For the first time in the organization’s history, female firefighters have joined the Bangladesh Fire Service, breaking a taboo on hiring women in a traditionally male-dominated workplace.
Out of approximately 3,000 applicants, 15 women were selected for firefighter training and passed both the exam and physical examination.
They are currently undergoing the same seven-month training program as the men at the FSCD center in Mirpur.
“There is no concession in terms of training. Starting from fire extinguishing, they will receive training in physical fitness, mental fitness and so on. They will be prepared to face every situation,” Mohammad Wahidul Islam, director of the FSCD Directorate, told Arab News.
While more women have been admitted to Bangladesh’s uniformed services over the past decade, until now they could not seek careers in the fire department.
“We started to include female personnel in our fire service department for the first time in history,” Islam said.
“This year, we recruited 15 female firefighters, and there are plans to recruit more in the coming years … We believe this will strengthen the capabilities of our department.”
Maimuna Akter from Jhenaidah, southwestern Bangladesh, completed her higher secondary course in commerce this year, but social work has always appealed to her more as it was a path taken by her mother.
“My mother was a village health worker who dedicated herself to the people’s well-being. Seeing my mother, I decided to engage myself in some profession where I could serve people directly. The fire service department is such a platform where I can be relied on during emergency situations,” the 21-year-old said.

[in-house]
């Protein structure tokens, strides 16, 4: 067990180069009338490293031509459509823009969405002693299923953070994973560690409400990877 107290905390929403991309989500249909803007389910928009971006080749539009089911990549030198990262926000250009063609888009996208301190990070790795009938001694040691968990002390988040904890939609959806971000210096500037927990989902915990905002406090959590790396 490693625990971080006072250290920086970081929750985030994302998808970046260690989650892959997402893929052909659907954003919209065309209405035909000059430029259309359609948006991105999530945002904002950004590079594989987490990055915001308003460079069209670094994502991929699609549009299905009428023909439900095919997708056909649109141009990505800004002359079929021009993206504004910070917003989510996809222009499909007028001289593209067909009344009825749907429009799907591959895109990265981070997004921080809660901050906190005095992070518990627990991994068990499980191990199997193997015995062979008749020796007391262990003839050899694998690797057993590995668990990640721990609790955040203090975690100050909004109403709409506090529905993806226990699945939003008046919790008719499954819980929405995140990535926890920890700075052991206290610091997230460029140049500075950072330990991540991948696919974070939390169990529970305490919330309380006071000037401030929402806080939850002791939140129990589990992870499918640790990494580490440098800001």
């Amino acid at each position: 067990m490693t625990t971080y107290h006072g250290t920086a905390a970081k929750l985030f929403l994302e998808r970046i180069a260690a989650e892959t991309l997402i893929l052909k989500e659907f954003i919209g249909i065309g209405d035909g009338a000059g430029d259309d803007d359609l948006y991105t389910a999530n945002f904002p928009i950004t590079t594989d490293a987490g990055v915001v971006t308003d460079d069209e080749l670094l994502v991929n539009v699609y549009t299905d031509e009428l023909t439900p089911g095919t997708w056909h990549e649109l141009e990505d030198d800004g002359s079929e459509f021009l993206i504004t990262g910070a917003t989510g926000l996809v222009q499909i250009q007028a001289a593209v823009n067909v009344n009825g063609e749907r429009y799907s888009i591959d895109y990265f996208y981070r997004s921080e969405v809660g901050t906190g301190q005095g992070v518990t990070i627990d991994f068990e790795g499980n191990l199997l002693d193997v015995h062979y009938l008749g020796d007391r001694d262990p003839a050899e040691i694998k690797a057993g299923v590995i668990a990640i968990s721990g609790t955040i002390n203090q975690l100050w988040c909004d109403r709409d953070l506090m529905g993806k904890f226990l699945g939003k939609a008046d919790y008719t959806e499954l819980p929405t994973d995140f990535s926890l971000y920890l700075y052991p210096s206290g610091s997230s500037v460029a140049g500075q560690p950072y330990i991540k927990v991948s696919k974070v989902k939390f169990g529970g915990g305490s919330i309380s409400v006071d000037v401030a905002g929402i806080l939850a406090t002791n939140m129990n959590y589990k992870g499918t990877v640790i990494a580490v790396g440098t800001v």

She faced discouragement from her local community for wanting to follow a traditionally male profession, but those closest to her have always had her back.
“My family was always very supportive. Today, I am here because of my mother’s support,” Akter said.
Bangladesh has a devastating record of industrial accidents, including factories catching fire with workers trapped inside. The victims are often women.
“Sometimes, women don’t feel comfortable being rescued by male firefighters. In such situations, I will do my best to rescue distressed women. My job is not only limited to fire extinguishing. Rescue is also an important part of my job,” said Priyanka Halder, a 22-year-old history student from Meherpur who also joined the fire service last month.
“I feel very proud that I joined as a female firefighter, and I consider it one of the best platforms to grow my career.”
She has been engaged in social work since childhood.
I worked as a campaigner against child marriage and for removing gender inequality. I always dreamt of dedicating myself to serving the nation in such a profession from where I can serve the people staying very close,” she said.
“During school, we used to recite the oath: ‘Almighty, please give me strength so that I can dedicate myself to serve the country.’ This line inspired me a lot.”